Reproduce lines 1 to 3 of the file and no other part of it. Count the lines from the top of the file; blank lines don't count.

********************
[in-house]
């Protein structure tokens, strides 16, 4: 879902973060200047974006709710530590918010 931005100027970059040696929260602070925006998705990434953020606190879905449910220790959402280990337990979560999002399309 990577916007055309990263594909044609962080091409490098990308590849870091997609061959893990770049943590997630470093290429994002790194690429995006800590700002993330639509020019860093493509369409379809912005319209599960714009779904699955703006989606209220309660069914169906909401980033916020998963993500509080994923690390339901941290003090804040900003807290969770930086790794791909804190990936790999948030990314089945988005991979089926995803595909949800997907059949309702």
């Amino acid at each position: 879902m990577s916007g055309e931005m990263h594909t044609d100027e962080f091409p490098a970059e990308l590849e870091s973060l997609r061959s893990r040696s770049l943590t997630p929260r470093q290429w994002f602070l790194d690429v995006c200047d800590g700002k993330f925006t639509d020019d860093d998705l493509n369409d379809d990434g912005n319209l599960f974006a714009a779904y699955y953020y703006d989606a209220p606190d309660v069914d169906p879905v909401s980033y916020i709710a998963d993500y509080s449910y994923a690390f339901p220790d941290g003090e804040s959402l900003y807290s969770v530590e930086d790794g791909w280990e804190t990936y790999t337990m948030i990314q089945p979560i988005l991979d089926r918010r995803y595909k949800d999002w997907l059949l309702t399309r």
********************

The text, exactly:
[in-house]
């Protein structure tokens, strides 16, 4: 879902973060200047974006709710530590918010 931005100027970059040696929260602070925006998705990434953020606190879905449910220790959402280990337990979560999002399309 990577916007055309990263594909044609962080091409490098990308590849870091997609061959893990770049943590997630470093290429994002790194690429995006800590700002993330639509020019860093493509369409379809912005319209599960714009779904699955703006989606209220309660069914169906909401980033916020998963993500509080994923690390339901941290003090804040900003807290969770930086790794791909804190990936790999948030990314089945988005991979089926995803595909949800997907059949309702």
């Amino acid at each position: 879902m990577s916007g055309e931005m990263h594909t044609d100027e962080f091409p490098a970059e990308l590849e870091s973060l997609r061959s893990r040696s770049l943590t997630p929260r470093q290429w994002f602070l790194d690429v995006c200047d800590g700002k993330f925006t639509d020019d860093d998705l493509n369409d379809d990434g912005n319209l599960f974006a714009a779904y699955y953020y703006d989606a209220p606190d309660v069914d169906p879905v909401s980033y916020i709710a998963d993500y509080s449910y994923a690390f339901p220790d941290g003090e804040s959402l900003y807290s969770v530590e930086d790794g791909w280990e804190t990936y790999t337990m948030i990314q089945p979560i988005l991979d089926r918010r995803y595909k949800d999002w997907l059949l309702t399309r």